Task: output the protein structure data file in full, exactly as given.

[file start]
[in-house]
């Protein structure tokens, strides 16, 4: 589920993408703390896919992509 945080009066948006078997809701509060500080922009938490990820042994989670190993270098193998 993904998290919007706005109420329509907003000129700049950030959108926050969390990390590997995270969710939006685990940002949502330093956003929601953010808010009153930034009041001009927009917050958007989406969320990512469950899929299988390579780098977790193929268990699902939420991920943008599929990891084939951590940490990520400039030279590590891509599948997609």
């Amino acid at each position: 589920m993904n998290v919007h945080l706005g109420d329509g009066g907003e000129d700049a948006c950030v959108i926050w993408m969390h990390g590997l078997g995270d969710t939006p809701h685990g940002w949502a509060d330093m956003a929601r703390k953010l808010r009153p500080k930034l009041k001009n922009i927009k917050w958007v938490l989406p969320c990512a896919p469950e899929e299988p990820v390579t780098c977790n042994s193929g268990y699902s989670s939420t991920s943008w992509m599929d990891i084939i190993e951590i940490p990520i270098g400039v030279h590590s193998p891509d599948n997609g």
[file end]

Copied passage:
[in-house]
């Protein structure tokens, strides 16, 4: 589920993408703390896919992509 945080009066948006078997809701509060500080922009938490990820042994989670190993270098193998 993904998290919007706005109420329509907003000129700049950030959108926050969390990390590997995270969710939006685990940002949502330093956003929601953010808010009153930034009041001009927009917050958007989406969320990512469950899929299988390579780098977790193929268990699902939420991920943008599929990891084939951590940490990520400039030279590590891509599948997609």
């Amino acid at each position: 589920m993904n998290v919007h945080l706005g109420d329509g009066g907003e000129d700049a948006c950030v959108i926050w993408m969390h990390g590997l078997g995270d969710t939006p809701h685990g940002w949502a509060d330093m956003a929601r703390k953010l808010r009153p500080k930034l009041k001009n922009i927009k917050w958007v938490l989406p969320c990512a896919p469950e899929e299988p990820v390579t780098c977790n042994s193929g268990y699902s989670s939420t991920s943008w992509m599929d990891i084939i190993e951590i940490p990520i270098g400039v030279h590590s193998p891509d599948n997609g």